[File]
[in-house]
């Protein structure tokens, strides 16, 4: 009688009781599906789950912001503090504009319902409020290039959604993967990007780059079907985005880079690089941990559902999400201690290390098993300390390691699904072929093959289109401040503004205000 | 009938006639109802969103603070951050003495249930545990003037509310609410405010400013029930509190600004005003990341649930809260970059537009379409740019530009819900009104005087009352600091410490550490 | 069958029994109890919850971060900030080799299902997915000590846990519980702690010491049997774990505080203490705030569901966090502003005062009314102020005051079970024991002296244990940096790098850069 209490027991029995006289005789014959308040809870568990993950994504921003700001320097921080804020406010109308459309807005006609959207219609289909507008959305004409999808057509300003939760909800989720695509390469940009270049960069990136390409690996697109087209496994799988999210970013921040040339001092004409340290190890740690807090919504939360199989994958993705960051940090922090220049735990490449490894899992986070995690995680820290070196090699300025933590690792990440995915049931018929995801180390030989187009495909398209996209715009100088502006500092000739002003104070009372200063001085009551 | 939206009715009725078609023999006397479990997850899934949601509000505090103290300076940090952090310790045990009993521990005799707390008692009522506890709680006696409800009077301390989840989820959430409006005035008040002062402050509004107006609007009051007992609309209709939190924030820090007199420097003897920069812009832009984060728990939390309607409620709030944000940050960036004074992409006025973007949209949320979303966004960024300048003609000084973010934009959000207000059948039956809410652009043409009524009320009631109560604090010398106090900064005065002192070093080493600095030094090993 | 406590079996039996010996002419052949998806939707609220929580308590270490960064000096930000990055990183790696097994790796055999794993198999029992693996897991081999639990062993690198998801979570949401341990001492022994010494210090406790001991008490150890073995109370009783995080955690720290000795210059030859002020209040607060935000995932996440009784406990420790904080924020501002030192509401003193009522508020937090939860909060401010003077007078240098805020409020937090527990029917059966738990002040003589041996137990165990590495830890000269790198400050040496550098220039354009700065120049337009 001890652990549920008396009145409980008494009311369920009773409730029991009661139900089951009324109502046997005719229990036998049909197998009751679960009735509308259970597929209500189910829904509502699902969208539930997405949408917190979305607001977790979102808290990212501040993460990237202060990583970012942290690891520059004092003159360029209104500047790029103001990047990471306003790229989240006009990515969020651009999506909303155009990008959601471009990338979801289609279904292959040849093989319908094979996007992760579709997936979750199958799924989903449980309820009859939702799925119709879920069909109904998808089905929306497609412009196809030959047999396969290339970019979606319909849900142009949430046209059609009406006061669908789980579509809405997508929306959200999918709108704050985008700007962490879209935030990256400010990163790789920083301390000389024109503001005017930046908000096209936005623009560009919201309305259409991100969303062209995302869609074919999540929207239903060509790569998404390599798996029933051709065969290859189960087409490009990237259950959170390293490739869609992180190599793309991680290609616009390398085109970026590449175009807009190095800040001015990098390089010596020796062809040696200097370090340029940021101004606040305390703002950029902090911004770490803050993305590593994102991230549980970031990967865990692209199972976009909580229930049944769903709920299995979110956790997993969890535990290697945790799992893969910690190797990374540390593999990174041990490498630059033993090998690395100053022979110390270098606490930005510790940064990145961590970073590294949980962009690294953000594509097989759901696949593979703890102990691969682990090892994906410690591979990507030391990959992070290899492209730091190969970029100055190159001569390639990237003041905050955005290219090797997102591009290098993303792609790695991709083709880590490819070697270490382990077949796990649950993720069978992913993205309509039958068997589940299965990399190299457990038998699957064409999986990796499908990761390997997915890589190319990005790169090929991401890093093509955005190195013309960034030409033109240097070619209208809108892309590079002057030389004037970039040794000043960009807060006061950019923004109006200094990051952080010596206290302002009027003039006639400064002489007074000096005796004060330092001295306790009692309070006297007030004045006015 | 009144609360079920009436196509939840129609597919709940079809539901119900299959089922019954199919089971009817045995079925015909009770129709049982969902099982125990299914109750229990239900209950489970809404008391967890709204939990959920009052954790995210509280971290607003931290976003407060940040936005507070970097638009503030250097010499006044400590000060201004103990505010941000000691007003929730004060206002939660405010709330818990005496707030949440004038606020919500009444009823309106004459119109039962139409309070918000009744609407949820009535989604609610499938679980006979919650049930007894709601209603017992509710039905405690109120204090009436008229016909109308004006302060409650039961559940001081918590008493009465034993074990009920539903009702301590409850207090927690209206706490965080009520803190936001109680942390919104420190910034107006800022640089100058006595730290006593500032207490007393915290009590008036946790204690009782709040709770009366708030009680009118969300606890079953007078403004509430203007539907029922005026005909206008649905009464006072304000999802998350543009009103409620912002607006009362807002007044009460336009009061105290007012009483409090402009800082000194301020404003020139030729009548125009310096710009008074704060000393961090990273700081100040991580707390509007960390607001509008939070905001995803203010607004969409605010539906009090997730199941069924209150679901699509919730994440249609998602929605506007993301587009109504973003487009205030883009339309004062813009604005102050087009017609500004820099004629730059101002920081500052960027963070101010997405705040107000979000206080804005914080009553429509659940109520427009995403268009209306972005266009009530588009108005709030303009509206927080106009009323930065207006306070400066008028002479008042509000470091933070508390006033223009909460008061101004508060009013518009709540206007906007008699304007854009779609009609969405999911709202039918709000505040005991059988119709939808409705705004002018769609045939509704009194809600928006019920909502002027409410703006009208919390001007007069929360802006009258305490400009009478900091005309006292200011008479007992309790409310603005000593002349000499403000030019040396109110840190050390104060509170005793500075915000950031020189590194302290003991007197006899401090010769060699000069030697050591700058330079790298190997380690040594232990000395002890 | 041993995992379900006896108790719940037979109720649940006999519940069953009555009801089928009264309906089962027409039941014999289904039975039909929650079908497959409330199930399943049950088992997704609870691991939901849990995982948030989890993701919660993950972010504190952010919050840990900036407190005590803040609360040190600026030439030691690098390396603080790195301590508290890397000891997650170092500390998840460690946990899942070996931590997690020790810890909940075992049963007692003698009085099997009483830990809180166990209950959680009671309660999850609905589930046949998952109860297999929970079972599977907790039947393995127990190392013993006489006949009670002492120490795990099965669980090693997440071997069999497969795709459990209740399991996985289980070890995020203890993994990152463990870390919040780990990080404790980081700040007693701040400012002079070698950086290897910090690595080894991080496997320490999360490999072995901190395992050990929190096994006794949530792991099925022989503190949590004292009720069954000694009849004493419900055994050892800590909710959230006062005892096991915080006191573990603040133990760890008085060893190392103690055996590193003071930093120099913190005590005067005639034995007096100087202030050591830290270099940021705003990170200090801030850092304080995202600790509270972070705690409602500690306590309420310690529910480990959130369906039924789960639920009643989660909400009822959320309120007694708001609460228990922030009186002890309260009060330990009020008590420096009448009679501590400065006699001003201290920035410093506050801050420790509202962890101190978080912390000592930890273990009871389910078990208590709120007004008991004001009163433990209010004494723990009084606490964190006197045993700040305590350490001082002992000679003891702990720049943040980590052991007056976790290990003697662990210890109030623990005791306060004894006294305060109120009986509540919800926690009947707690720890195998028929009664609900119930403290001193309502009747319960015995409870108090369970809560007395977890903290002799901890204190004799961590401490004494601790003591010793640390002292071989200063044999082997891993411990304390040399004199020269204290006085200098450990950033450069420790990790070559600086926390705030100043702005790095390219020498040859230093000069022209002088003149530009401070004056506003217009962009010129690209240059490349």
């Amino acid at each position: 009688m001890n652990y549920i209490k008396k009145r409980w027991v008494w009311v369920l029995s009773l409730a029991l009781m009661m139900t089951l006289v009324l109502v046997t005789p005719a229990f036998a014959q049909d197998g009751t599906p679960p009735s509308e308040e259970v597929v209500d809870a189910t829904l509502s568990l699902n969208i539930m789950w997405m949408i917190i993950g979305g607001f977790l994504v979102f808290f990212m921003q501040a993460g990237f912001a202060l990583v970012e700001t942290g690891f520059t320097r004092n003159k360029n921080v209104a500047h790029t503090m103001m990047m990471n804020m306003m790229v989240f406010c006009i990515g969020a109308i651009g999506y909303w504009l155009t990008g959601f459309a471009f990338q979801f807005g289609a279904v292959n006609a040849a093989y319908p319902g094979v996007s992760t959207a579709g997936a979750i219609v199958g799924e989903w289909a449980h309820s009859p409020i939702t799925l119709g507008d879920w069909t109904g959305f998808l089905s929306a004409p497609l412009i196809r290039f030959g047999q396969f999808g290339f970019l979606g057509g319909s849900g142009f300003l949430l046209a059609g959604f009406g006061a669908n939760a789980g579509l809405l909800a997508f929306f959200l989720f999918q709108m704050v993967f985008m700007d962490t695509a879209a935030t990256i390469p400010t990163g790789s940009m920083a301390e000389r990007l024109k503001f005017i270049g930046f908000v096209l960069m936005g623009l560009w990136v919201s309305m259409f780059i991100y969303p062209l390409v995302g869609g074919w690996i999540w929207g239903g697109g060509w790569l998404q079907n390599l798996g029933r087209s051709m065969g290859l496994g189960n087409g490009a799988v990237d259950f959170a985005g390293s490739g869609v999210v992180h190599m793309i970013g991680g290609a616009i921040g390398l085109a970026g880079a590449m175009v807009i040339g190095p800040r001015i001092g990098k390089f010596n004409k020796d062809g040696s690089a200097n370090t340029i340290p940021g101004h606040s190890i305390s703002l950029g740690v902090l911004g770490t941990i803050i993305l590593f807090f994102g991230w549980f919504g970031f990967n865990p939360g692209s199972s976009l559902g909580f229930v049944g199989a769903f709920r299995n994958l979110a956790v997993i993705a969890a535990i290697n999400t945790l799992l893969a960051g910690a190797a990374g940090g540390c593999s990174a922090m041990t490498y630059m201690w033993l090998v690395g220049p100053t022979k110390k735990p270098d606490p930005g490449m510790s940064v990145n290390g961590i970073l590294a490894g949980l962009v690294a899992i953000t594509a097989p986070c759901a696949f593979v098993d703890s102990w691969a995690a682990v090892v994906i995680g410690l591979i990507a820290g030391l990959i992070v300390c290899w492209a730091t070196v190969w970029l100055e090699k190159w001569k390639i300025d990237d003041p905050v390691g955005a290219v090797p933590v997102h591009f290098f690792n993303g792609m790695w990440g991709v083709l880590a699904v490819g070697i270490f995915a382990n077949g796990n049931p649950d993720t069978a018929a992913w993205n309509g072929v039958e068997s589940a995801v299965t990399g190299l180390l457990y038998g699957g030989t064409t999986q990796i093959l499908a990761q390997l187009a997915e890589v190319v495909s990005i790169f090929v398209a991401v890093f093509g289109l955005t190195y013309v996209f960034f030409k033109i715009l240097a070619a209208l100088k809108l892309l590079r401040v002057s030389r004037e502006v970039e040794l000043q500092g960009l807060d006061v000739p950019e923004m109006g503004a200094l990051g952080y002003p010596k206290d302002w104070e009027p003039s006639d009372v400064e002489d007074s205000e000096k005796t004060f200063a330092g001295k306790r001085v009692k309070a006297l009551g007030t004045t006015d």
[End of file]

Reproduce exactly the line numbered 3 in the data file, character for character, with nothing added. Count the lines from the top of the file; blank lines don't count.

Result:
């Amino acid at each position: 009688m001890n652990y549920i209490k008396k009145r409980w027991v008494w009311v369920l029995s009773l409730a029991l009781m009661m139900t089951l006289v009324l109502v046997t005789p005719a229990f036998a014959q049909d197998g009751t599906p679960p009735s509308e308040e259970v597929v209500d809870a189910t829904l509502s568990l699902n969208i539930m789950w997405m949408i917190i993950g979305g607001f977790l994504v979102f808290f990212m921003q501040a993460g990237f912001a202060l990583v970012e700001t942290g690891f520059t320097r004092n003159k360029n921080v209104a500047h790029t503090m103001m990047m990471n804020m306003m790229v989240f406010c006009i990515g969020a109308i651009g999506y909303w504009l155009t990008g959601f459309a471009f990338q979801f807005g289609a279904v292959n006609a040849a093989y319908p319902g094979v996007s992760t959207a579709g997936a979750i219609v199958g799924e989903w289909a449980h309820s009859p409020i939702t799925l119709g507008d879920w069909t109904g959305f998808l089905s929306a004409p497609l412009i196809r290039f030959g047999q396969f999808g290339f970019l979606g057509g319909s849900g142009f300003l949430l046209a059609g959604f009406g006061a669908n939760a789980g579509l809405l909800a997508f929306f959200l989720f999918q709108m704050v993967f985008m700007d962490t695509a879209a935030t990256i390469p400010t990163g790789s940009m920083a301390e000389r990007l024109k503001f005017i270049g930046f908000v096209l960069m936005g623009l560009w990136v919201s309305m259409f780059i991100y969303p062209l390409v995302g869609g074919w690996i999540w929207g239903g697109g060509w790569l998404q079907n390599l798996g029933r087209s051709m065969g290859l496994g189960n087409g490009a799988v990237d259950f959170a985005g390293s490739g869609v999210v992180h190599m793309i970013g991680g290609a616009i921040g390398l085109a970026g880079a590449m175009v807009i040339g190095p800040r001015i001092g990098k390089f010596n004409k020796d062809g040696s690089a200097n370090t340029i340290p940021g101004h606040s190890i305390s703002l950029g740690v902090l911004g770490t941990i803050i993305l590593f807090f994102g991230w549980f919504g970031f990967n865990p939360g692209s199972s976009l559902g909580f229930v049944g199989a769903f709920r299995n994958l979110a956790v997993i993705a969890a535990i290697n999400t945790l799992l893969a960051g910690a190797a990374g940090g540390c593999s990174a922090m041990t490498y630059m201690w033993l090998v690395g220049p100053t022979k110390k735990p270098d606490p930005g490449m510790s940064v990145n290390g961590i970073l590294a490894g949980l962009v690294a899992i953000t594509a097989p986070c759901a696949f593979v098993d703890s102990w691969a995690a682990v090892v994906i995680g410690l591979i990507a820290g030391l990959i992070v300390c290899w492209a730091t070196v190969w970029l100055e090699k190159w001569k390639i300025d990237d003041p905050v390691g955005a290219v090797p933590v997102h591009f290098f690792n993303g792609m790695w990440g991709v083709l880590a699904v490819g070697i270490f995915a382990n077949g796990n049931p649950d993720t069978a018929a992913w993205n309509g072929v039958e068997s589940a995801v299965t990399g190299l180390l457990y038998g699957g030989t064409t999986q990796i093959l499908a990761q390997l187009a997915e890589v190319v495909s990005i790169f090929v398209a991401v890093f093509g289109l955005t190195y013309v996209f960034f030409k033109i715009l240097a070619a209208l100088k809108l892309l590079r401040v002057s030389r004037e502006v970039e040794l000043q500092g960009l807060d006061v000739p950019e923004m109006g503004a200094l990051g952080y002003p010596k206290d302002w104070e009027p003039s006639d009372v400064e002489d007074s205000e000096k005796t004060f200063a330092g001295k306790r001085v009692k309070a006297l009551g007030t004045t006015d």